having been made, Is certainly most
remarkable. Sternberg, of 'America,
shows us in his latest work 301 bac
teria or bacilli and who can Identify n
stray colony of microbes on tho Instant
In Honolulu. I am strongly inclined
to application safely, entirely, of tho
ptomaine poisoning theory It theories
are to be accepted. Tako tho work of
Victor C. Vaughn, instructor at Ann
Arbor, on ptomaine poisoning. He
says that the fatality varies greatly in
different outbreaks, moving readily be
tween extremes. He says that In, 1820
Klsncr reported thirty-seven deaths In
seventy-six cases and In 1822 reported
eighty-four deaths In 155 cases, over
.fifty per cent.
Dr. itaymonu saiu quite a uit more
strengthening his argument that tho
conclusion .that ptogut existed had
urcu itaunu nun uuuuu iiami,, luut
there was no certainty of tho disease
being hero and that It was not unlikely
thn pnana tlMnrt linri linnn tlfnmfltnn
Dr. Hoffman said that he had little
or nothing to add to tho report ho
mado on Saturday to tho effect that
there wero two cases. "I am perfectly
convinced that these wero cases of
plague," said ho after describing what
Is already known of tho researches.
Ho, was well awaro of tho rcsponusl
bllt'ty ho had assumed and had thought
over It qulto awhile. He had not de
cided hurriedly, having used tho
microscope and passing only on those
cases In which ho had himself held tho
autopsy. His cultures showed the pa
clli. of plague.
Dr. Day said cases like these, with
the marked characteristics evident,
had not been seen beforo by any of tho
doctors on tho autopsies. Thero was
every evidence of plague. For tho
Doard to sit Idly back and wait for a
rat or pig to die would be .nothing less
Dr. Day gavo tho expression that
only a few ptomaine cases wero fatal
ordinarily. Dr. Day addressed the
chair ns "His Honor," having been im
pressed by Dr. Raymond's cross-examination
of Dr. Hoffman. President
Cooper excepted rather sharply to tho
title, saying that he was presiding as
the chief offlcer of the Hawaiian Medi
cal Association, and not as a Judge.
Dr. Day at once "took it back."
Dr. John T. McQrew said he had re
sponded to a call on behalf of tho
Chinaman who had died at the AM
place on Nuuanu street, near Hotel and
who was reported as the second "sus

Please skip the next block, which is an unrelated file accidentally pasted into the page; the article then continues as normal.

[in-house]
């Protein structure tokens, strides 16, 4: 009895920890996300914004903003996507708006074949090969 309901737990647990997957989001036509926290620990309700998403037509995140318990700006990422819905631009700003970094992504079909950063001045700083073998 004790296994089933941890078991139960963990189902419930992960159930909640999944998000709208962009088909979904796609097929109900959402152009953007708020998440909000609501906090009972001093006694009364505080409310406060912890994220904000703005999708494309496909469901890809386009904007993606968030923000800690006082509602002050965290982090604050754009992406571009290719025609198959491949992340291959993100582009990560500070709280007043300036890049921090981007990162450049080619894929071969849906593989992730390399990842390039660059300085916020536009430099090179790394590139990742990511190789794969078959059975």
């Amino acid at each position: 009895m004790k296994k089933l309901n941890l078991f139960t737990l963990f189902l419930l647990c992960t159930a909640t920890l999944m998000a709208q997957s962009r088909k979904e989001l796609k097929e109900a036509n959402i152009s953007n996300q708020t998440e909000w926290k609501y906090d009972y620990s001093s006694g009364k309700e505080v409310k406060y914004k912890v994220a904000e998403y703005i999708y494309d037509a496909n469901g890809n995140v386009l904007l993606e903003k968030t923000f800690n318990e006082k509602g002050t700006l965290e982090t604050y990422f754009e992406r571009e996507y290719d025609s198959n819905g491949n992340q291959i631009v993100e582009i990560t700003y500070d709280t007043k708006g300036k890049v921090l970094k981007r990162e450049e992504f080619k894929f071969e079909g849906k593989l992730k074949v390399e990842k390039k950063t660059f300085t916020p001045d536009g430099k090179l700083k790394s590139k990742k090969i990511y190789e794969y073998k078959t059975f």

picious" caso. Ho had failed to ob
serve any Indications of black plague,
but somehow had nol been culled In
when tho postmortem was held. This
was not one of the cases pronounced
Remarks germaln were made by Sur
geon Major Wood, ir. F. R. Day, Dr
Camp, Dr. Scaparone, Dr. Carmlchael,
pr. Sinclair, Dr. Taylor and one or two
others. Dr, Lee, Chinese, described the
first case and his Idea was that tho dU-
caso was plague. It was mentloncd-l
that Dr. Hoffman was n man who had
held or seen 2,500 autopsies and that
been the only means, with symptoms,
of knowing black piaguo till 1894.
A resolution was offered that tho
meeting considered the visitation to
bo plague and endorsed tho campaign
of tho Board of Health. This was
withdrawn at tho Instance of Dr. Wood
nnd others. A resolution by Dr. Myers
lor a committee to Investigate for tho
Association did not como to n vote.
It was figured that two, or not moro
than three of the physicians present
would havo voted that tho visitation
was not plague.
Those who attended the meeting
wero: Presidont C. B. Cooper, Sec
retary C. L. Garvin, Drs. Hodglns, Tay
lor, Burgess, Scaparone, Alvarez, Car
mlchael, Sinclair, Day, Camp Hoffman,
Herbert, McQrew, MaJ. Wood, Myers,
Raymond, Sims, Peterson, Lee, Yulo,
At tho reporters' tablo were repre
sentatives of the Advertiser and Bul
letin and "Dr." Paul Neumann and
Lanz. Here tho main question, as well
as tho previous and subsequent ques
tion was decided by drawing straws
and It was also voted that ono guinea
pig would not make a luau.
Jn one 'report of tho meeting Dr.
Camp Is quoted as giving vlows para-1
llcllng this situation with the cholera
Umo in 1895. It was Dr. O. B. Wood
who advanced this line of argument,
saying that.cholera was diagnosed on
the appearance of tho third caso and
that there wero no more cases for four
or five days. Ho added, llko many
others, that in a matter of this kind It
would not do to wait.
Ono of tho most Interesting things of
the evening was a statement by Dr.
Hoffman, to this effect: The existence
and violent action of the piaguo bacil
lus had been veriflod and fully demon
strated at a laboratory in Vienna.
There the chief experimenter had acci
dentally Inoculated himself and he and
two assistants had died of plague.
There were no other cases. Thero had
not been a case of plague in Germany
for moro than a century. This presen
tation showed certain cases from a
spoclflo causo, showed isolated cases
and a ready arrerst of tho ravages of
tho disease. In its character this
statement fitted well with tho remark
of Dr. C. B. Wood that piaguo had
beon diagnosed in the orient long be
fore tho bacillus was identified.
Too Freo With His Knife.
Walluku, Dec. 16. News comes from
Pala that a Japanese cut a native in
the wrist with a pocket knife last
Tuesday. The Japaneso has been
caught and Is now at Walluku Jail.
TO RAISE THE QUARANTINE
It Is Nof Evident That All Danger or
Plague Has Passed Aiay.